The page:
It is essential to remember that the strategy adopted by the authorities was twofold: a more efficient use of public resources, notably by means of more consistent expenditures in the social sectors, such as education and health; and a greater role for the private sector in economic activity, particularly through privatization.

Foreign and domestic trade were broadly liberalized, nontariff barriers were almost totally eliminated, and the number of goods and services subject to price controls was significantly reduced. In addition, a new, more flexible labor code and an investment code were introduced to offer greater incentives. Various sectors of the economy were liberalized. The public enterprise sector was restructured, and a major privatization program was begun. As a result, economic performance in 1994 and 1995 was satisfactory to say the least. Economic growth stood at 1.8 percent in 1994 and rose to 7 percent in 1995—and should hold at that level in 1996. Inflation was reduced considerably, down to 7.7 percent in 1995 from 32 percent in 1994. The current account deficit was narrowed by 10 percentage points to 4 percent of GDP in 1995, and the overall budget deficit was reduced significantly, to less than 3.5 percent of GDP.

Restructuring Public Enterprises and Privatization

In the parastatal sector, the policy of the authorities has focused on two complementary aspects: completely restructuring the institutions and public enterprises that would remain in government hands, and divesting the government’s interests in the productive sector through privatization.

Public Enterprise Reform

In this area, the primary objective was to boost the effectiveness of the enterprises, particularly by increasing management autonomy and improving the auditing and monitoring of their administration and financial and technical management. To this end, a detailed database on these enterprises was created, along with a system for reporting key financial indicators on a quarterly basis. In a general policy statement on the parastatal sector, the authorities reiterated the principle of strengthening internal and external controls of public enterprises and establishing financial equilibrium and profitability targets.

As a result, performance contracts are to be negotiated between the government and public enterprises. Measures to streamline the operations of public enterprises are to be introduced—including merit pay, monitoring of public enterprise investments and their consistency with the public investment program, monitoring of net bank credit to the parastatal sector, and elimination of cross-arrears between public enterprises. Moreover, specific restructuring plans have been prepared and implemented for the largest public enterprises.


The government’s most significant and successful efforts have taken place in the privatization program itself. This program affects about 60 enterprises and covers almost all economic sectors—including infrastructure sectors such as electricity, telecommunications, the railroad, petroleum, and agricultural processing.

The program was initiated in 1991 and stepped up significantly in 1994–95. Since 1991, 31 public enterprises have been privatized, generating CFAF 45 billion in revenue—which amounts to 7 percent of nontax revenue during the period. In addition, the privatizations allowed most of the enterprises concerned to undertake restructuring programs and become profitable again. These privatizations took place chiefly in the electricity, petroleum, railroad, and rubber processing sectors.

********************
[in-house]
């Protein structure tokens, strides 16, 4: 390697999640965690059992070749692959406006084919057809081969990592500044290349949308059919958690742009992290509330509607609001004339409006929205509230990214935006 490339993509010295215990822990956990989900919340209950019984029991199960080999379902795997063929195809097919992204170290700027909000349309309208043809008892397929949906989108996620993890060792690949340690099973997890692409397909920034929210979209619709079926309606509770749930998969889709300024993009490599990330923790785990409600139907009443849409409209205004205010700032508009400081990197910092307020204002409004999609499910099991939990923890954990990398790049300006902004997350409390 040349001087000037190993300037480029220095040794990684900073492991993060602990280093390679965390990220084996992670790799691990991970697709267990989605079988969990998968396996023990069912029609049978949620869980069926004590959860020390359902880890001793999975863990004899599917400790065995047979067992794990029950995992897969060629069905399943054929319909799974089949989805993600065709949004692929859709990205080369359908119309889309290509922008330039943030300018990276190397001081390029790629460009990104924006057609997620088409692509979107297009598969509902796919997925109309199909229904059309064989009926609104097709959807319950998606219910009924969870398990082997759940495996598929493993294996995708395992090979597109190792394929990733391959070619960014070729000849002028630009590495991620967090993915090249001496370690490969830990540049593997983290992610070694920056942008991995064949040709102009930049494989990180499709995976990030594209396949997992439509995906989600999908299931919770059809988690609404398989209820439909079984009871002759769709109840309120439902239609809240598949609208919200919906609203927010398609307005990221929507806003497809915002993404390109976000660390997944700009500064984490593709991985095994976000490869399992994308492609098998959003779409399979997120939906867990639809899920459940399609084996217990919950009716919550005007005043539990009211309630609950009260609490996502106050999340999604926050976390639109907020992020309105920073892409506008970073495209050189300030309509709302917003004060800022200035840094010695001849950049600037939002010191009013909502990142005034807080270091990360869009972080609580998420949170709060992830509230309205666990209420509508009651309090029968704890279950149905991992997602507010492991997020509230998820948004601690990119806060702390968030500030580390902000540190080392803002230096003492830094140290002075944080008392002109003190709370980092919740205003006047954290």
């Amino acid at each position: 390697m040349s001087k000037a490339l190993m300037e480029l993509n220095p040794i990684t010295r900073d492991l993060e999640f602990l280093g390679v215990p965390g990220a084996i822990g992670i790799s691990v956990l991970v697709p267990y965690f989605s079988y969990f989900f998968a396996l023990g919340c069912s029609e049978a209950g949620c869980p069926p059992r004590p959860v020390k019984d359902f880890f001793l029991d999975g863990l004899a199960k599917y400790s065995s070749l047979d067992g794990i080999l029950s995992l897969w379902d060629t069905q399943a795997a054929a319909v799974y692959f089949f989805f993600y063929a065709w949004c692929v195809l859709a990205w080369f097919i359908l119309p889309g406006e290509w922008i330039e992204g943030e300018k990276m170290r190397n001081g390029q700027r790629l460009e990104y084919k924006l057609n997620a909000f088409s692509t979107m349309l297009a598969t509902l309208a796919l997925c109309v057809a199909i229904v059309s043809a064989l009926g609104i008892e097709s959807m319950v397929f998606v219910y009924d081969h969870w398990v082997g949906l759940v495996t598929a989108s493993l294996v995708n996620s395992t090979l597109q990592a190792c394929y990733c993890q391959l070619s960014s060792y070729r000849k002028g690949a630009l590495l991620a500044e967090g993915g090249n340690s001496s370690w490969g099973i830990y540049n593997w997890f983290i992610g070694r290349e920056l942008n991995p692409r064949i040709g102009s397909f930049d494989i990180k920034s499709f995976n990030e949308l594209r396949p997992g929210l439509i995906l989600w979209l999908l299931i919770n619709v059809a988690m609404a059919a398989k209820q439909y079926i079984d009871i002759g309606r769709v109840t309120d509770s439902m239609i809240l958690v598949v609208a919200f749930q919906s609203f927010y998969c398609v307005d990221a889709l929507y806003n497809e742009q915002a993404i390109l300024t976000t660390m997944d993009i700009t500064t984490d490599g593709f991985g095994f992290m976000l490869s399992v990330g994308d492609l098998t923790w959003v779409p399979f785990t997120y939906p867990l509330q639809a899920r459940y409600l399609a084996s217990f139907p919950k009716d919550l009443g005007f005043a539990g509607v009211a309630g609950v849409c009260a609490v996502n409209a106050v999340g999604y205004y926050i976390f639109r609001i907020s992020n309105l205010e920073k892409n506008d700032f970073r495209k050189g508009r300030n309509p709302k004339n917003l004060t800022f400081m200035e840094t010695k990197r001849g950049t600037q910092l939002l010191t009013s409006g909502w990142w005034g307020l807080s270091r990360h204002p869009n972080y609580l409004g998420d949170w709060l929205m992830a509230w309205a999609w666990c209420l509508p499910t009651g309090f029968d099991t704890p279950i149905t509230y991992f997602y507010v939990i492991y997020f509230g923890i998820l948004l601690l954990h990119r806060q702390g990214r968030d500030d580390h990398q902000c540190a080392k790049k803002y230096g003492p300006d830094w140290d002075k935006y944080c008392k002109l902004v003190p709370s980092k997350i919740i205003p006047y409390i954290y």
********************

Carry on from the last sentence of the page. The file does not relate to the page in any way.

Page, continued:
The privatized enterprises invested significant amounts in rehabilitation and renovation to benefit from the rising aggregate demand that resulted from the economic recovery that began in 1994. A recent survey of the major privatized enterprises reveals investment levels of over CFAF 58 billion in 1994-95, with investments of CFAF 115 billion forecast for 1996–98. Moreover, the improved general economic environment has enabled the privatized enterprises to increase the number of jobs created by more than 6 percent.

Thus, privatization has not only reduced the weight of these enterprises on the government by reducing subsidies but it has also contributed to public resources in the form of profits. The electricity sector, which went from a chronic deficit to a profit in the first year following privatization, is a good example of the advantages of privatization.

Indeed, whereas the public electricity company had recorded a high cumulative deficit with no returns to the state, privatization has enabled the company to show a cumulative net profit of CFAF 5.5 billion and to return almost CFAF 80.2 billion to the government in the form of royalties during 1991-94. This financial improvement—in part thanks to a bill collection rate of 98 percent, compared with 80 percent previously—was also accompanied by an improvement in the quality of service (notably, a reduction in the length of power cut per year and per client from 50 hours to about 20 hours).

Lessons on Privatization

When we consider what lessons can be drawn from the privatizations in Côte d’Ivoire, five essential points come to mind.